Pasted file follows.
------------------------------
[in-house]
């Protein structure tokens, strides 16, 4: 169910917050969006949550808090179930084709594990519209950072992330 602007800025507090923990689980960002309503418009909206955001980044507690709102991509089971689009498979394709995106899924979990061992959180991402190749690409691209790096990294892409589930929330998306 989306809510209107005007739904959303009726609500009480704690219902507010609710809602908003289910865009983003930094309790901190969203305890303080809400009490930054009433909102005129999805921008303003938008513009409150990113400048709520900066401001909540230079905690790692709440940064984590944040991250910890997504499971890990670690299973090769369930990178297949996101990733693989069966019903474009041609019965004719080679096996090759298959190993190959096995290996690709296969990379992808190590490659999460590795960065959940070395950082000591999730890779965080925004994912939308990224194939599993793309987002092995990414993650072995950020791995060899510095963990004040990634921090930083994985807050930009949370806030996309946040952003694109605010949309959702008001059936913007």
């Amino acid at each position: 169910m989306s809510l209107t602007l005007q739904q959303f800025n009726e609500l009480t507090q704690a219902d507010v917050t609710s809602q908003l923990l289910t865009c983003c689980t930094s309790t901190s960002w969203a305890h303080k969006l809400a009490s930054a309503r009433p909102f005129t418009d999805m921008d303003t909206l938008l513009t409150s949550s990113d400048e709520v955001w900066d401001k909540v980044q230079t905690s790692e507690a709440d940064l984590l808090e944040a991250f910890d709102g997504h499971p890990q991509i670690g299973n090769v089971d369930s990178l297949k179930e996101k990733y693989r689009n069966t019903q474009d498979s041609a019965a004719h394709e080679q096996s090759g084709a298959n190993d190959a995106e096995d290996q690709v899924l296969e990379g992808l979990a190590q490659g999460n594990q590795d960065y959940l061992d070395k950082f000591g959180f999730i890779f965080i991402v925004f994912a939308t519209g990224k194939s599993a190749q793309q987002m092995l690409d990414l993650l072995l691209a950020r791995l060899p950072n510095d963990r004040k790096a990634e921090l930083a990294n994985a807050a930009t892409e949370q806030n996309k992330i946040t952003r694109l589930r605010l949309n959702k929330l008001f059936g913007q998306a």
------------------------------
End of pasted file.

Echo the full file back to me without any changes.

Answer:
[in-house]
């Protein structure tokens, strides 16, 4: 169910917050969006949550808090179930084709594990519209950072992330 602007800025507090923990689980960002309503418009909206955001980044507690709102991509089971689009498979394709995106899924979990061992959180991402190749690409691209790096990294892409589930929330998306 989306809510209107005007739904959303009726609500009480704690219902507010609710809602908003289910865009983003930094309790901190969203305890303080809400009490930054009433909102005129999805921008303003938008513009409150990113400048709520900066401001909540230079905690790692709440940064984590944040991250910890997504499971890990670690299973090769369930990178297949996101990733693989069966019903474009041609019965004719080679096996090759298959190993190959096995290996690709296969990379992808190590490659999460590795960065959940070395950082000591999730890779965080925004994912939308990224194939599993793309987002092995990414993650072995950020791995060899510095963990004040990634921090930083994985807050930009949370806030996309946040952003694109605010949309959702008001059936913007």
């Amino acid at each position: 169910m989306s809510l209107t602007l005007q739904q959303f800025n009726e609500l009480t507090q704690a219902d507010v917050t609710s809602q908003l923990l289910t865009c983003c689980t930094s309790t901190s960002w969203a305890h303080k969006l809400a009490s930054a309503r009433p909102f005129t418009d999805m921008d303003t909206l938008l513009t409150s949550s990113d400048e709520v955001w900066d401001k909540v980044q230079t905690s790692e507690a709440d940064l984590l808090e944040a991250f910890d709102g997504h499971p890990q991509i670690g299973n090769v089971d369930s990178l297949k179930e996101k990733y693989r689009n069966t019903q474009d498979s041609a019965a004719h394709e080679q096996s090759g084709a298959n190993d190959a995106e096995d290996q690709v899924l296969e990379g992808l979990a190590q490659g999460n594990q590795d960065y959940l061992d070395k950082f000591g959180f999730i890779f965080i991402v925004f994912a939308t519209g990224k194939s599993a190749q793309q987002m092995l690409d990414l993650l072995l691209a950020r791995l060899p950072n510095d963990r004040k790096a990634e921090l930083a990294n994985a807050a930009t892409e949370q806030n996309k992330i946040t952003r694109l589930r605010l949309n959702k929330l008001f059936g913007q998306a």